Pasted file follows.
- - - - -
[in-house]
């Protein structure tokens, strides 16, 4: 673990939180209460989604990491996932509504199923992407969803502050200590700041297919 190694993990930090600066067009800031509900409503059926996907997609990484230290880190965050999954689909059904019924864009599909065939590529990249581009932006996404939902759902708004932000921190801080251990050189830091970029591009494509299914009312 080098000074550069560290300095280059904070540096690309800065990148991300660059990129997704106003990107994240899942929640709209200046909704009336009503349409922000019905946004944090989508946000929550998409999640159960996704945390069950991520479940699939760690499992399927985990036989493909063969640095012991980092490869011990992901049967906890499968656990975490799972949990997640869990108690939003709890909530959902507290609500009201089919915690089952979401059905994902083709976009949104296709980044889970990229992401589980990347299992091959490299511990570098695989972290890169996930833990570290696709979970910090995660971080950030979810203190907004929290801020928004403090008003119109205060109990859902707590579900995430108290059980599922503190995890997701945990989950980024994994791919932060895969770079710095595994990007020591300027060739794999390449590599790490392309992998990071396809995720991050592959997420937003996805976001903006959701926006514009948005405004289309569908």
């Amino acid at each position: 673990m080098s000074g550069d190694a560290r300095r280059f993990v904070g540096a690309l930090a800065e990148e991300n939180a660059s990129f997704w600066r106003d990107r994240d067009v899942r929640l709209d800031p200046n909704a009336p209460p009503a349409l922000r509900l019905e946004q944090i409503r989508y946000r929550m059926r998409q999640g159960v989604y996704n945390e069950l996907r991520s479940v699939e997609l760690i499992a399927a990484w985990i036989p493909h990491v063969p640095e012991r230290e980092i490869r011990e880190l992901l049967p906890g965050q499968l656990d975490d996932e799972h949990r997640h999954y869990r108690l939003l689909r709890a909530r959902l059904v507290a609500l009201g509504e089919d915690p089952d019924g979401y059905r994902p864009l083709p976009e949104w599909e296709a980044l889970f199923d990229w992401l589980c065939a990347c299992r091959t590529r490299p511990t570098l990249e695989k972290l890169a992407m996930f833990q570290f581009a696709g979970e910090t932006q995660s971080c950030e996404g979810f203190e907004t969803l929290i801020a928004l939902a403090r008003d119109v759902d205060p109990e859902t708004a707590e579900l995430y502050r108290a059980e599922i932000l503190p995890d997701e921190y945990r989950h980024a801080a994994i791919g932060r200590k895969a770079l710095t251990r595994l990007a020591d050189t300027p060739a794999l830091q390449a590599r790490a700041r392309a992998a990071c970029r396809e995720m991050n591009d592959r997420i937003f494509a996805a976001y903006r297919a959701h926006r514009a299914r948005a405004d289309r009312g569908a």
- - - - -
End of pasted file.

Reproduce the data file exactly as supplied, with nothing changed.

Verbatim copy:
[in-house]
């Protein structure tokens, strides 16, 4: 673990939180209460989604990491996932509504199923992407969803502050200590700041297919 190694993990930090600066067009800031509900409503059926996907997609990484230290880190965050999954689909059904019924864009599909065939590529990249581009932006996404939902759902708004932000921190801080251990050189830091970029591009494509299914009312 080098000074550069560290300095280059904070540096690309800065990148991300660059990129997704106003990107994240899942929640709209200046909704009336009503349409922000019905946004944090989508946000929550998409999640159960996704945390069950991520479940699939760690499992399927985990036989493909063969640095012991980092490869011990992901049967906890499968656990975490799972949990997640869990108690939003709890909530959902507290609500009201089919915690089952979401059905994902083709976009949104296709980044889970990229992401589980990347299992091959490299511990570098695989972290890169996930833990570290696709979970910090995660971080950030979810203190907004929290801020928004403090008003119109205060109990859902707590579900995430108290059980599922503190995890997701945990989950980024994994791919932060895969770079710095595994990007020591300027060739794999390449590599790490392309992998990071396809995720991050592959997420937003996805976001903006959701926006514009948005405004289309569908």
């Amino acid at each position: 673990m080098s000074g550069d190694a560290r300095r280059f993990v904070g540096a690309l930090a800065e990148e991300n939180a660059s990129f997704w600066r106003d990107r994240d067009v899942r929640l709209d800031p200046n909704a009336p209460p009503a349409l922000r509900l019905e946004q944090i409503r989508y946000r929550m059926r998409q999640g159960v989604y996704n945390e069950l996907r991520s479940v699939e997609l760690i499992a399927a990484w985990i036989p493909h990491v063969p640095e012991r230290e980092i490869r011990e880190l992901l049967p906890g965050q499968l656990d975490d996932e799972h949990r997640h999954y869990r108690l939003l689909r709890a909530r959902l059904v507290a609500l009201g509504e089919d915690p089952d019924g979401y059905r994902p864009l083709p976009e949104w599909e296709a980044l889970f199923d990229w992401l589980c065939a990347c299992r091959t590529r490299p511990t570098l990249e695989k972290l890169a992407m996930f833990q570290f581009a696709g979970e910090t932006q995660s971080c950030e996404g979810f203190e907004t969803l929290i801020a928004l939902a403090r008003d119109v759902d205060p109990e859902t708004a707590e579900l995430y502050r108290a059980e599922i932000l503190p995890d997701e921190y945990r989950h980024a801080a994994i791919g932060r200590k895969a770079l710095t251990r595994l990007a020591d050189t300027p060739a794999l830091q390449a590599r790490a700041r392309a992998a990071c970029r396809e995720m991050n591009d592959r997420i937003f494509a996805a976001y903006r297919a959701h926006r514009a299914r948005a405004d289309r009312g569908a």